Down on Allen - The American Spectator | USA News and Politics
Down on Allen

Philip, I am not sure many folks argued pre-macaca that Sen. Allen was an A-level candidate. For reasons unique to each presidential hopeful, all the Republicans with their “hats in the ring” strike me as B-level candidates. All have serious liabilities. If you believe that, choosing a “favorite” is a half-hearted selection.

Can he win? Probably not. This Senate race is enough of a challenge right now, and the events of the last couple months are too much of a stain to turn into a road show.

Should he win? Probably not. He doesn’t have the stuff to get this far without an impeccable reputation, and doesn’t show any signs of improvement.

As disturbing as this race stuff is, though, since the allegations have an element of doubt about them, Allen’s gutter strategy disturbs me even more. Charging Webb with being a sexist because he opposed women in combat is cheap. And now, as John Miller mentioned at the Corner yesterday, he attacks Webb for defending the Navy during Tailhook:

I’m in no mood to dump on George Allen today, but I just opened my mailbox here in Virginia and pulled out a piece of mail from the NRSC (and authorized by the Allen campaign) called “Remember Tailhook.” It features black-and-white images of young women who look like rape victims, and inside is a quasi-feminist attack on Jim Webb for having the guts to stand up for the Navy during one of its darkest political hours. The mailer also includes quotes from Webb’s now-famous 1979 article, in which he insists that women aren’t cut out for combat leadership. “Don’t forget,” says the NRSC, “If James Webb had his way, we’d send women back to a time when they weren’t respected, weren’t equal, and weren’t treated fairly.”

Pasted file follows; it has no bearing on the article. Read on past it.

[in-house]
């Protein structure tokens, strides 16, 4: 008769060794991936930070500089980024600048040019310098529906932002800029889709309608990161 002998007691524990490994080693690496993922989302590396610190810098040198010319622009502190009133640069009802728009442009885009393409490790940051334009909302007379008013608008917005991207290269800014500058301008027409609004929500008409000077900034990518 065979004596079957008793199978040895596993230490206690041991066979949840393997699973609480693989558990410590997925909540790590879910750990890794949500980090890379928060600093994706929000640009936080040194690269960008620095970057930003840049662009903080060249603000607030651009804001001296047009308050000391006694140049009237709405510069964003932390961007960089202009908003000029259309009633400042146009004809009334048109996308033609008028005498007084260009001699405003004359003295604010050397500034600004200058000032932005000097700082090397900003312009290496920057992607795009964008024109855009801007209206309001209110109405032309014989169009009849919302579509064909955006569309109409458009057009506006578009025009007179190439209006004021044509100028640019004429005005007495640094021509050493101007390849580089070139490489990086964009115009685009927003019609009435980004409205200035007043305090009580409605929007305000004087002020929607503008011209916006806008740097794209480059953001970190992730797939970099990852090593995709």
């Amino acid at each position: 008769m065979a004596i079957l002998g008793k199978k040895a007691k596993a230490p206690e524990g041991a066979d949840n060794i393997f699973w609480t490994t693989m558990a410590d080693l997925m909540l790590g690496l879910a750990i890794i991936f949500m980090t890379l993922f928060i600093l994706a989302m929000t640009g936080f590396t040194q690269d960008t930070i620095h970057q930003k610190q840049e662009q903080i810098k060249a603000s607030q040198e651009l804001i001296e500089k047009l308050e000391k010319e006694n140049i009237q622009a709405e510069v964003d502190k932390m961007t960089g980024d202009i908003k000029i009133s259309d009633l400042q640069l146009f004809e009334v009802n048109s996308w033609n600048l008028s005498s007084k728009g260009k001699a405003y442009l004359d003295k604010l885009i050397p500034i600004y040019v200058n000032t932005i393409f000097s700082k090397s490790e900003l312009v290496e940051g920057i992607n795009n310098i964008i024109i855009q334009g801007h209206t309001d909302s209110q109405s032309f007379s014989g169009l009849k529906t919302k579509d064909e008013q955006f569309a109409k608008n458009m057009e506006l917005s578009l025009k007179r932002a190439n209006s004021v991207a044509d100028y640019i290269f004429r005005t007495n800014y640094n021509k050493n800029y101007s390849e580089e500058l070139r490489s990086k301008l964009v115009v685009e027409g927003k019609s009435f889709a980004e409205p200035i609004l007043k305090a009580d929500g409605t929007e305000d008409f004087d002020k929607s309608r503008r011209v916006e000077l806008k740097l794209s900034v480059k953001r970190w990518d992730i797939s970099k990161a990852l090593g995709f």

Lame. And cheap. As is the fact that Allen is engaging in tit for tat in pointing Post reporters to people who will say Webb used the “n-word.”

Is this the modern GOP campaign (Rovian?) strategy? Divide the opposition instead of rallying around core principles?

Jerry Kilgore tried it last year with his death penalty ad, and it didn’t work. Allen’s campaign seems determined not to learn those lessons.

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